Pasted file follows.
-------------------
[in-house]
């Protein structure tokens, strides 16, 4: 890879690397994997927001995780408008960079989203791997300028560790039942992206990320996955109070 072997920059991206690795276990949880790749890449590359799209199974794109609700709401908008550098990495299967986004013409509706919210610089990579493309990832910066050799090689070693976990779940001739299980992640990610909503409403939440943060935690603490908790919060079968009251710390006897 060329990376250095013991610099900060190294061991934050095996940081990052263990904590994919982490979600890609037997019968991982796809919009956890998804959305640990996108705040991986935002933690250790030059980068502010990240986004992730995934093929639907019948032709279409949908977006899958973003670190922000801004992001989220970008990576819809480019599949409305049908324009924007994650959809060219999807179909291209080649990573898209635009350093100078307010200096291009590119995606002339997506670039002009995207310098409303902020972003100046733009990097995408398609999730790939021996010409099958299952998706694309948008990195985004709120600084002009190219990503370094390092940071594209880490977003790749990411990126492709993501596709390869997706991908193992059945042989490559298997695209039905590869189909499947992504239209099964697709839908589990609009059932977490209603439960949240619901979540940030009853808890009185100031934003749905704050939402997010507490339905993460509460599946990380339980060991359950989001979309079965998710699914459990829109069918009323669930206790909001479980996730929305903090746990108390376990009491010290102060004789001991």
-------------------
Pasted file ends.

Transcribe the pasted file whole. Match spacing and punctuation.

[in-house]
């Protein structure tokens, strides 16, 4: 890879690397994997927001995780408008960079989203791997300028560790039942992206990320996955109070 072997920059991206690795276990949880790749890449590359799209199974794109609700709401908008550098990495299967986004013409509706919210610089990579493309990832910066050799090689070693976990779940001739299980992640990610909503409403939440943060935690603490908790919060079968009251710390006897 060329990376250095013991610099900060190294061991934050095996940081990052263990904590994919982490979600890609037997019968991982796809919009956890998804959305640990996108705040991986935002933690250790030059980068502010990240986004992730995934093929639907019948032709279409949908977006899958973003670190922000801004992001989220970008990576819809480019599949409305049908324009924007994650959809060219999807179909291209080649990573898209635009350093100078307010200096291009590119995606002339997506670039002009995207310098409303902020972003100046733009990097995408398609999730790939021996010409099958299952998706694309948008990195985004709120600084002009190219990503370094390092940071594209880490977003790749990411990126492709993501596709390869997706991908193992059945042989490559298997695209039905590869189909499947992504239209099964697709839908589990609009059932977490209603439960949240619901979540940030009853808890009185100031934003749905704050939402997010507490339905993460509460599946990380339980060991359950989001979309079965998710699914459990829109069918009323669930206790909001479980996730929305903090746990108390376990009491010290102060004789001991």